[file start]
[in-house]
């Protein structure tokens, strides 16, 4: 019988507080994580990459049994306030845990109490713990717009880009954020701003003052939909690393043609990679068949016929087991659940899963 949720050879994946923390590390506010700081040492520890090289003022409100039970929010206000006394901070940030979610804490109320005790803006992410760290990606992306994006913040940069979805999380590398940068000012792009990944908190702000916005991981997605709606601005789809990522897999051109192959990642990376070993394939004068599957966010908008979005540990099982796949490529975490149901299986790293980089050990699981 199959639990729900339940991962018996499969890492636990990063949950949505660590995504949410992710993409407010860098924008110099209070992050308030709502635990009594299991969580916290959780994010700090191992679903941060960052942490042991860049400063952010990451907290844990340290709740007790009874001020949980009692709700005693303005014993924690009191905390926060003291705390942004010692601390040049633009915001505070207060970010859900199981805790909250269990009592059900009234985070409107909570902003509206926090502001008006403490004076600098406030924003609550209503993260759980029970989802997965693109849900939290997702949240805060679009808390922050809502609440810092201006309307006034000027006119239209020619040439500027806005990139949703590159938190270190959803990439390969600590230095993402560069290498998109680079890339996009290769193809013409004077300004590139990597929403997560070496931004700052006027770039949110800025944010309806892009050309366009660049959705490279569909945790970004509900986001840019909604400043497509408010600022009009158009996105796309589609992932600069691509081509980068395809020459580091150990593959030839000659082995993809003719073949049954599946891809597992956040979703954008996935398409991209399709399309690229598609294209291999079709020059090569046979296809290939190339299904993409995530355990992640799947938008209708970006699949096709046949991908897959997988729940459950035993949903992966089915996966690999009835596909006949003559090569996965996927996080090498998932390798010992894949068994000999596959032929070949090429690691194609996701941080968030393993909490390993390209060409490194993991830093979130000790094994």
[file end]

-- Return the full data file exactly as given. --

[in-house]
């Protein structure tokens, strides 16, 4: 019988507080994580990459049994306030845990109490713990717009880009954020701003003052939909690393043609990679068949016929087991659940899963 949720050879994946923390590390506010700081040492520890090289003022409100039970929010206000006394901070940030979610804490109320005790803006992410760290990606992306994006913040940069979805999380590398940068000012792009990944908190702000916005991981997605709606601005789809990522897999051109192959990642990376070993394939004068599957966010908008979005540990099982796949490529975490149901299986790293980089050990699981 199959639990729900339940991962018996499969890492636990990063949950949505660590995504949410992710993409407010860098924008110099209070992050308030709502635990009594299991969580916290959780994010700090191992679903941060960052942490042991860049400063952010990451907290844990340290709740007790009874001020949980009692709700005693303005014993924690009191905390926060003291705390942004010692601390040049633009915001505070207060970010859900199981805790909250269990009592059900009234985070409107909570902003509206926090502001008006403490004076600098406030924003609550209503993260759980029970989802997965693109849900939290997702949240805060679009808390922050809502609440810092201006309307006034000027006119239209020619040439500027806005990139949703590159938190270190959803990439390969600590230095993402560069290498998109680079890339996009290769193809013409004077300004590139990597929403997560070496931004700052006027770039949110800025944010309806892009050309366009660049959705490279569909945790970004509900986001840019909604400043497509408010600022009009158009996105796309589609992932600069691509081509980068395809020459580091150990593959030839000659082995993809003719073949049954599946891809597992956040979703954008996935398409991209399709399309690229598609294209291999079709020059090569046979296809290939190339299904993409995530355990992640799947938008209708970006699949096709046949991908897959997988729940459950035993949903992966089915996966690999009835596909006949003559090569996965996927996080090498998932390798010992894949068994000999596959032929070949090429690691194609996701941080968030393993909490390993390209060409490194993991830093979130000790094994």